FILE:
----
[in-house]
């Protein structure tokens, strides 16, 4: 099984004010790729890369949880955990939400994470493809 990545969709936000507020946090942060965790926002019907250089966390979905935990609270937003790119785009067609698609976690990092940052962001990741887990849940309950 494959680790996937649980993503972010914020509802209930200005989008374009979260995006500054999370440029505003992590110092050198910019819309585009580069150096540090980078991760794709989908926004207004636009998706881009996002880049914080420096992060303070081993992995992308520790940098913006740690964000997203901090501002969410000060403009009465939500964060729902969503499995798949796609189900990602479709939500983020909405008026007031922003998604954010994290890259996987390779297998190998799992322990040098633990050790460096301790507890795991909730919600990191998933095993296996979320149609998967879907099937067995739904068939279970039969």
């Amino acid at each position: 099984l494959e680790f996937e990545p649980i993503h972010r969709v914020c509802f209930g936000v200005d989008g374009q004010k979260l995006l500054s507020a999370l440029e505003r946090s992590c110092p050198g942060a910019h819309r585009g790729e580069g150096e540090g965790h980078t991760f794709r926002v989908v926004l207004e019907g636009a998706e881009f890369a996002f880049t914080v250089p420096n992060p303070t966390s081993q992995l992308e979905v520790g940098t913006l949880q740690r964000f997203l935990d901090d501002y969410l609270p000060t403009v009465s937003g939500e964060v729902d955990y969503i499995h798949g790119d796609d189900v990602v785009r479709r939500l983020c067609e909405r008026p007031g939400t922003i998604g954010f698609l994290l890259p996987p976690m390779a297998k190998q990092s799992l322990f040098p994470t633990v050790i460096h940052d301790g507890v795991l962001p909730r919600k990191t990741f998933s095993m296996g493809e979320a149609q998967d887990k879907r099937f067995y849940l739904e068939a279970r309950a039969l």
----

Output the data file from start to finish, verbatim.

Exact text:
[in-house]
């Protein structure tokens, strides 16, 4: 099984004010790729890369949880955990939400994470493809 990545969709936000507020946090942060965790926002019907250089966390979905935990609270937003790119785009067609698609976690990092940052962001990741887990849940309950 494959680790996937649980993503972010914020509802209930200005989008374009979260995006500054999370440029505003992590110092050198910019819309585009580069150096540090980078991760794709989908926004207004636009998706881009996002880049914080420096992060303070081993992995992308520790940098913006740690964000997203901090501002969410000060403009009465939500964060729902969503499995798949796609189900990602479709939500983020909405008026007031922003998604954010994290890259996987390779297998190998799992322990040098633990050790460096301790507890795991909730919600990191998933095993296996979320149609998967879907099937067995739904068939279970039969």
């Amino acid at each position: 099984l494959e680790f996937e990545p649980i993503h972010r969709v914020c509802f209930g936000v200005d989008g374009q004010k979260l995006l500054s507020a999370l440029e505003r946090s992590c110092p050198g942060a910019h819309r585009g790729e580069g150096e540090g965790h980078t991760f794709r926002v989908v926004l207004e019907g636009a998706e881009f890369a996002f880049t914080v250089p420096n992060p303070t966390s081993q992995l992308e979905v520790g940098t913006l949880q740690r964000f997203l935990d901090d501002y969410l609270p000060t403009v009465s937003g939500e964060v729902d955990y969503i499995h798949g790119d796609d189900v990602v785009r479709r939500l983020c067609e909405r008026p007031g939400t922003i998604g954010f698609l994290l890259p996987p976690m390779a297998k190998q990092s799992l322990f040098p994470t633990v050790i460096h940052d301790g507890v795991l962001p909730r919600k990191t990741f998933s095993m296996g493809e979320a149609q998967d887990k879907r099937f067995y849940l739904e068939a279970r309950a039969l």